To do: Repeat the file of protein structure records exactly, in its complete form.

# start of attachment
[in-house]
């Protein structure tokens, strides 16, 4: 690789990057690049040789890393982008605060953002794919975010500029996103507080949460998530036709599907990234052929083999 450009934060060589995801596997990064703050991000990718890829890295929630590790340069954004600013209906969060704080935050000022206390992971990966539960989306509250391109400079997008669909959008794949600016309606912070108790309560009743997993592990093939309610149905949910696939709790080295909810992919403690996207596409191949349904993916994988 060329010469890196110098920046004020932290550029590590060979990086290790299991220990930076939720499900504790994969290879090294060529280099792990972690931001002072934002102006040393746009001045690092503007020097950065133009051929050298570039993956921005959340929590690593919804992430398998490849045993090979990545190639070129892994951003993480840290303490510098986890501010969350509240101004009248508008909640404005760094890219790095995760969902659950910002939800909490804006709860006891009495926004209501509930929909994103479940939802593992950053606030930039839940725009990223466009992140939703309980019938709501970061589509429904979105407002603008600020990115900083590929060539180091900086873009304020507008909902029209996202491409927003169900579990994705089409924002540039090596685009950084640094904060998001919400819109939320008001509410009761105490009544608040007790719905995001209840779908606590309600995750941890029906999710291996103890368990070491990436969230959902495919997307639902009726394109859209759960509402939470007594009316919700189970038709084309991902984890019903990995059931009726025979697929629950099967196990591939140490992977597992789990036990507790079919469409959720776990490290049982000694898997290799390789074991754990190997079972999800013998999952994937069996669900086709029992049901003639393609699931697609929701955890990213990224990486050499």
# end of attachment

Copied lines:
[in-house]
């Protein structure tokens, strides 16, 4: 690789990057690049040789890393982008605060953002794919975010500029996103507080949460998530036709599907990234052929083999 450009934060060589995801596997990064703050991000990718890829890295929630590790340069954004600013209906969060704080935050000022206390992971990966539960989306509250391109400079997008669909959008794949600016309606912070108790309560009743997993592990093939309610149905949910696939709790080295909810992919403690996207596409191949349904993916994988 060329010469890196110098920046004020932290550029590590060979990086290790299991220990930076939720499900504790994969290879090294060529280099792990972690931001002072934002102006040393746009001045690092503007020097950065133009051929050298570039993956921005959340929590690593919804992430398998490849045993090979990545190639070129892994951003993480840290303490510098986890501010969350509240101004009248508008909640404005760094890219790095995760969902659950910002939800909490804006709860006891009495926004209501509930929909994103479940939802593992950053606030930039839940725009990223466009992140939703309980019938709501970061589509429904979105407002603008600020990115900083590929060539180091900086873009304020507008909902029209996202491409927003169900579990994705089409924002540039090596685009950084640094904060998001919400819109939320008001509410009761105490009544608040007790719905995001209840779908606590309600995750941890029906999710291996103890368990070491990436969230959902495919997307639902009726394109859209759960509402939470007594009316919700189970038709084309991902984890019903990995059931009726025979697929629950099967196990591939140490992977597992789990036990507790079919469409959720776990490290049982000694898997290799390789074991754990190997079972999800013998999952994937069996669900086709029992049901003639393609699931697609929701955890990213990224990486050499």